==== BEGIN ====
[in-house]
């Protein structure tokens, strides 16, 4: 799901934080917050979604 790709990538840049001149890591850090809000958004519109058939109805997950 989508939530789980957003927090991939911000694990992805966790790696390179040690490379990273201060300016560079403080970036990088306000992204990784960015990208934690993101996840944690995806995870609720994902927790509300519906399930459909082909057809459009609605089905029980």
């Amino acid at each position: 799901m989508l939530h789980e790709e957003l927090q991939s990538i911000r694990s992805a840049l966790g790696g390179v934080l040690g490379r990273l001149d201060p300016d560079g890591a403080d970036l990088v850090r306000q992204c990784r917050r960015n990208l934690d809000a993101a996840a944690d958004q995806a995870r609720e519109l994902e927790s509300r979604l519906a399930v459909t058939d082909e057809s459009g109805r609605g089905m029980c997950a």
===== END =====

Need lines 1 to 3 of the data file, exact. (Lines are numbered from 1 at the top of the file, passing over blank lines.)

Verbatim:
[in-house]
């Protein structure tokens, strides 16, 4: 799901934080917050979604 790709990538840049001149890591850090809000958004519109058939109805997950 989508939530789980957003927090991939911000694990992805966790790696390179040690490379990273201060300016560079403080970036990088306000992204990784960015990208934690993101996840944690995806995870609720994902927790509300519906399930459909082909057809459009609605089905029980």
């Amino acid at each position: 799901m989508l939530h789980e790709e957003l927090q991939s990538i911000r694990s992805a840049l966790g790696g390179v934080l040690g490379r990273l001149d201060p300016d560079g890591a403080d970036l990088v850090r306000q992204c990784r917050r960015n990208l934690d809000a993101a996840a944690d958004q995806a995870r609720e519109l994902e927790s509300r979604l519906a399930v459909t058939d082909e057809s459009g109805r609605g089905m029980c997950a």